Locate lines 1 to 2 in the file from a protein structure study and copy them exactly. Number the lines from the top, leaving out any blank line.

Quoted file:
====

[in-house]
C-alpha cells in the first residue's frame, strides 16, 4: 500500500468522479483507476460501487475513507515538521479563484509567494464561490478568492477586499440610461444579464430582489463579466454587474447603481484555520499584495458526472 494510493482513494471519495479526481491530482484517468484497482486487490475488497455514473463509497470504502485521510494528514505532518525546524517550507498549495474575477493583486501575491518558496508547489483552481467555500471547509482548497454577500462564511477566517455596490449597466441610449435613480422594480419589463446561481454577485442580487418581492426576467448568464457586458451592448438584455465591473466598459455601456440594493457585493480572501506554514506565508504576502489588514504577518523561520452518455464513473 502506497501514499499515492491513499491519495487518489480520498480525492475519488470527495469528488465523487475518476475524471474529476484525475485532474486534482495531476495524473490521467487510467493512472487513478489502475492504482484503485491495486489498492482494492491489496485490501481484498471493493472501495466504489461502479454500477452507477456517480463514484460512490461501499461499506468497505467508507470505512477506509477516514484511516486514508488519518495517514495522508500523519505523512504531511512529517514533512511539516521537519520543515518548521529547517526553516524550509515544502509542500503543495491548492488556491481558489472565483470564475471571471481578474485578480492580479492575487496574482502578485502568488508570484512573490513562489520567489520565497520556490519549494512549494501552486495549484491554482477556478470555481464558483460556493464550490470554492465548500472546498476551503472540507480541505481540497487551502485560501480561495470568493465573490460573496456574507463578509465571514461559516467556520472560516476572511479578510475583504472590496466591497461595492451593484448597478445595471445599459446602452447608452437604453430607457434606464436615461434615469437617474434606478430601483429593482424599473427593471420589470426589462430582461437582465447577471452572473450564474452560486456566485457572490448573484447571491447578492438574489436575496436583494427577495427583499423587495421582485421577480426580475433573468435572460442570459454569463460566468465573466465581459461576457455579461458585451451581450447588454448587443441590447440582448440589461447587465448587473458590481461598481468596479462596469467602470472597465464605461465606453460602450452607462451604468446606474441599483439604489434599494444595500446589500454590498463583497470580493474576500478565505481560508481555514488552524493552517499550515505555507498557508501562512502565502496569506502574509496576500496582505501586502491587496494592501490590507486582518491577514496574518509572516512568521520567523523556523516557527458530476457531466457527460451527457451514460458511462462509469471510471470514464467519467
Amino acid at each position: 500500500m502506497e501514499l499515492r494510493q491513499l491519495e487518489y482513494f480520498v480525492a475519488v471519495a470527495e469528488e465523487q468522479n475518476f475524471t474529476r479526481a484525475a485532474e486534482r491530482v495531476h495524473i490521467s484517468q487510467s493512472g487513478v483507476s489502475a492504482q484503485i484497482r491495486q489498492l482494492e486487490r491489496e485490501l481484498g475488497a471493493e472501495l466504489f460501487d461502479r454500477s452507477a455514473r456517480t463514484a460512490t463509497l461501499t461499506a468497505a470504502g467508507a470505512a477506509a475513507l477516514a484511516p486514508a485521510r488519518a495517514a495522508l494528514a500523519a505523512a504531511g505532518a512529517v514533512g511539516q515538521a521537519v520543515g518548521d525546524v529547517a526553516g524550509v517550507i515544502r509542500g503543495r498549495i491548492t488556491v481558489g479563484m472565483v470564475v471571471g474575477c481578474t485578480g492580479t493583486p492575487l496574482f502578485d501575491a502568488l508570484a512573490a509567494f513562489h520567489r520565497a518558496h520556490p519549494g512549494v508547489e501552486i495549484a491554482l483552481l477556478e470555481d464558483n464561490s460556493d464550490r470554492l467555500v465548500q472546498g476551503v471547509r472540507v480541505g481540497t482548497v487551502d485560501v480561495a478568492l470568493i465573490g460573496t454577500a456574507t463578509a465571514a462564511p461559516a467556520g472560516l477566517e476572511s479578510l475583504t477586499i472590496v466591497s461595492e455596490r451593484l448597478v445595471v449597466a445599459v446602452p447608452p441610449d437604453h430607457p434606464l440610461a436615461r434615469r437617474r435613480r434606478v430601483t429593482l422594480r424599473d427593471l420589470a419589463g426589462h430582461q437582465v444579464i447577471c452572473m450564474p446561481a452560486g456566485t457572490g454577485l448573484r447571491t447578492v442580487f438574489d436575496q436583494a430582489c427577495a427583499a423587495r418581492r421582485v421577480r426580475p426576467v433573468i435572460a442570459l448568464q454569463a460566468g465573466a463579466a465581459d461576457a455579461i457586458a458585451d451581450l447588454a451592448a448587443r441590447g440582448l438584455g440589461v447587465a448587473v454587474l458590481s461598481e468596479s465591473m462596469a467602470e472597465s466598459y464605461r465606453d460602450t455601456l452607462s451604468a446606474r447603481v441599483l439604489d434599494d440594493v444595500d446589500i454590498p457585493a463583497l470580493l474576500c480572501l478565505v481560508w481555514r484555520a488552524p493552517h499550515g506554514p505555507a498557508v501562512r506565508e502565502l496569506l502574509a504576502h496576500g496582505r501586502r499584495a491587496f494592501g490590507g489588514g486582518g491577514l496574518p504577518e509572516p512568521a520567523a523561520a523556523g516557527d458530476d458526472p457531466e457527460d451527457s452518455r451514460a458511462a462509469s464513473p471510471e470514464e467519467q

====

[in-house]
C-alpha cells in the first residue's frame, strides 16, 4: 500500500468522479483507476460501487475513507515538521479563484509567494464561490478568492477586499440610461444579464430582489463579466454587474447603481484555520499584495458526472 494510493482513494471519495479526481491530482484517468484497482486487490475488497455514473463509497470504502485521510494528514505532518525546524517550507498549495474575477493583486501575491518558496508547489483552481467555500471547509482548497454577500462564511477566517455596490449597466441610449435613480422594480419589463446561481454577485442580487418581492426576467448568464457586458451592448438584455465591473466598459455601456440594493457585493480572501506554514506565508504576502489588514504577518523561520452518455464513473 502506497501514499499515492491513499491519495487518489480520498480525492475519488470527495469528488465523487475518476475524471474529476484525475485532474486534482495531476495524473490521467487510467493512472487513478489502475492504482484503485491495486489498492482494492491489496485490501481484498471493493472501495466504489461502479454500477452507477456517480463514484460512490461501499461499506468497505467508507470505512477506509477516514484511516486514508488519518495517514495522508500523519505523512504531511512529517514533512511539516521537519520543515518548521529547517526553516524550509515544502509542500503543495491548492488556491481558489472565483470564475471571471481578474485578480492580479492575487496574482502578485502568488508570484512573490513562489520567489520565497520556490519549494512549494501552486495549484491554482477556478470555481464558483460556493464550490470554492465548500472546498476551503472540507480541505481540497487551502485560501480561495470568493465573490460573496456574507463578509465571514461559516467556520472560516476572511479578510475583504472590496466591497461595492451593484448597478445595471445599459446602452447608452437604453430607457434606464436615461434615469437617474434606478430601483429593482424599473427593471420589470426589462430582461437582465447577471452572473450564474452560486456566485457572490448573484447571491447578492438574489436575496436583494427577495427583499423587495421582485421577480426580475433573468435572460442570459454569463460566468465573466465581459461576457455579461458585451451581450447588454448587443441590447440582448440589461447587465448587473458590481461598481468596479462596469467602470472597465464605461465606453460602450452607462451604468446606474441599483439604489434599494444595500446589500454590498463583497470580493474576500478565505481560508481555514488552524493552517499550515505555507498557508501562512502565502496569506502574509496576500496582505501586502491587496494592501490590507486582518491577514496574518509572516512568521520567523523556523516557527458530476457531466457527460451527457451514460458511462462509469471510471470514464467519467